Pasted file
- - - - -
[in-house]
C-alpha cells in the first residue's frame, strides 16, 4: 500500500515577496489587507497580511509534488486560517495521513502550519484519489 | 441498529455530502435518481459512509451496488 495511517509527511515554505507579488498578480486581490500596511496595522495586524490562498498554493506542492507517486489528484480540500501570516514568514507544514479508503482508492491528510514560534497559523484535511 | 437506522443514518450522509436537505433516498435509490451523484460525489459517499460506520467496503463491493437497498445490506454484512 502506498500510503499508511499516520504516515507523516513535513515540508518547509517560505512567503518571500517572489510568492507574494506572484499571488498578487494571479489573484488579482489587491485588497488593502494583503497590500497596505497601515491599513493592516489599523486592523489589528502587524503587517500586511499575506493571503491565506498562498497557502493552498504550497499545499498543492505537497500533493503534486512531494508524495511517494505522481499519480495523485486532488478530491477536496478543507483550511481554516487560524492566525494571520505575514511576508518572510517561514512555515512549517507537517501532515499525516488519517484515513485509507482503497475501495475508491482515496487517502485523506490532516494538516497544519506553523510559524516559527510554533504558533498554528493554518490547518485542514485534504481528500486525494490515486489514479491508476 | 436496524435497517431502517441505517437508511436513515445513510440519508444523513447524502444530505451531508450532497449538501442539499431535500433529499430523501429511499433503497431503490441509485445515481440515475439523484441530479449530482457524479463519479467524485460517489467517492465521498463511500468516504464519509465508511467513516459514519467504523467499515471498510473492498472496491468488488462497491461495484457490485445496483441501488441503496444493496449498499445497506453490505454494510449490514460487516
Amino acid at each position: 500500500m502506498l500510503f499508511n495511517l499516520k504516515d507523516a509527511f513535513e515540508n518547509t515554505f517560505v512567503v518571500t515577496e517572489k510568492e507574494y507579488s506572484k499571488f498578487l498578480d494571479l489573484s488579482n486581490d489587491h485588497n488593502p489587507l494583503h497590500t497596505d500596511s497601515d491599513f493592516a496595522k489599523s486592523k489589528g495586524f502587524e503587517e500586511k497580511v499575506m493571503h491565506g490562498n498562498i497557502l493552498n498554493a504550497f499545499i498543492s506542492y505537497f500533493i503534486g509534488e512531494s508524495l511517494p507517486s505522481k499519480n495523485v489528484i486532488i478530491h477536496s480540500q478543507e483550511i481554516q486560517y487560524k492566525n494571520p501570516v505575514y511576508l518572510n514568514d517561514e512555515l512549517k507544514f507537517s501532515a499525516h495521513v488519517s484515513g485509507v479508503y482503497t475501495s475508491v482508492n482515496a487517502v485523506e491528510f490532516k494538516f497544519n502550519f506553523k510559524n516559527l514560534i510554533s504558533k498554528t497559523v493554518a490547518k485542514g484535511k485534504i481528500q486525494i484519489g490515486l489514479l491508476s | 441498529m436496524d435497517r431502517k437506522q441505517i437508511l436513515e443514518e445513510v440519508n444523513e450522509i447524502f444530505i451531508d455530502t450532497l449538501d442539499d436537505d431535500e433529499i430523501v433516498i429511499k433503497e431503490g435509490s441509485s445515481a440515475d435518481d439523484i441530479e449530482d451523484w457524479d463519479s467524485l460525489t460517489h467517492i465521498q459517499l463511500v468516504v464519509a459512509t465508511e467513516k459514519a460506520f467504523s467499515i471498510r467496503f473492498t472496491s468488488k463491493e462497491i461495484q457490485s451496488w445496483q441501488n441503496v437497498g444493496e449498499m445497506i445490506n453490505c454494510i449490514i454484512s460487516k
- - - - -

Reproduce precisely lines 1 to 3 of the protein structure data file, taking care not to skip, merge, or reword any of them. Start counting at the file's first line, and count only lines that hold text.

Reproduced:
[in-house]
C-alpha cells in the first residue's frame, strides 16, 4: 500500500515577496489587507497580511509534488486560517495521513502550519484519489 | 441498529455530502435518481459512509451496488 495511517509527511515554505507579488498578480486581490500596511496595522495586524490562498498554493506542492507517486489528484480540500501570516514568514507544514479508503482508492491528510514560534497559523484535511 | 437506522443514518450522509436537505433516498435509490451523484460525489459517499460506520467496503463491493437497498445490506454484512 502506498500510503499508511499516520504516515507523516513535513515540508518547509517560505512567503518571500517572489510568492507574494506572484499571488498578487494571479489573484488579482489587491485588497488593502494583503497590500497596505497601515491599513493592516489599523486592523489589528502587524503587517500586511499575506493571503491565506498562498497557502493552498504550497499545499498543492505537497500533493503534486512531494508524495511517494505522481499519480495523485486532488478530491477536496478543507483550511481554516487560524492566525494571520505575514511576508518572510517561514512555515512549517507537517501532515499525516488519517484515513485509507482503497475501495475508491482515496487517502485523506490532516494538516497544519506553523510559524516559527510554533504558533498554528493554518490547518485542514485534504481528500486525494490515486489514479491508476 | 436496524435497517431502517441505517437508511436513515445513510440519508444523513447524502444530505451531508450532497449538501442539499431535500433529499430523501429511499433503497431503490441509485445515481440515475439523484441530479449530482457524479463519479467524485460517489467517492465521498463511500468516504464519509465508511467513516459514519467504523467499515471498510473492498472496491468488488462497491461495484457490485445496483441501488441503496444493496449498499445497506453490505454494510449490514460487516
Amino acid at each position: 500500500m502506498l500510503f499508511n495511517l499516520k504516515d507523516a509527511f513535513e515540508n518547509t515554505f517560505v512567503v518571500t515577496e517572489k510568492e507574494y507579488s506572484k499571488f498578487l498578480d494571479l489573484s488579482n486581490d489587491h485588497n488593502p489587507l494583503h497590500t497596505d500596511s497601515d491599513f493592516a496595522k489599523s486592523k489589528g495586524f502587524e503587517e500586511k497580511v499575506m493571503h491565506g490562498n498562498i497557502l493552498n498554493a504550497f499545499i498543492s506542492y505537497f500533493i503534486g509534488e512531494s508524495l511517494p507517486s505522481k499519480n495523485v489528484i486532488i478530491h477536496s480540500q478543507e483550511i481554516q486560517y487560524k492566525n494571520p501570516v505575514y511576508l518572510n514568514d517561514e512555515l512549517k507544514f507537517s501532515a499525516h495521513v488519517s484515513g485509507v479508503y482503497t475501495s475508491v482508492n482515496a487517502v485523506e491528510f490532516k494538516f497544519n502550519f506553523k510559524n516559527l514560534i510554533s504558533k498554528t497559523v493554518a490547518k485542514g484535511k485534504i481528500q486525494i484519489g490515486l489514479l491508476s | 441498529m436496524d435497517r431502517k437506522q441505517i437508511l436513515e443514518e445513510v440519508n444523513e450522509i447524502f444530505i451531508d455530502t450532497l449538501d442539499d436537505d431535500e433529499i430523501v433516498i429511499k433503497e431503490g435509490s441509485s445515481a440515475d435518481d439523484i441530479e449530482d451523484w457524479d463519479s467524485l460525489t460517489h467517492i465521498q459517499l463511500v468516504v464519509a459512509t465508511e467513516k459514519a460506520f467504523s467499515i471498510r467496503f473492498t472496491s468488488k463491493e462497491i461495484q457490485s451496488w445496483q441501488n441503496v437497498g444493496e449498499m445497506i445490506n453490505c454494510i449490514i454484512s460487516k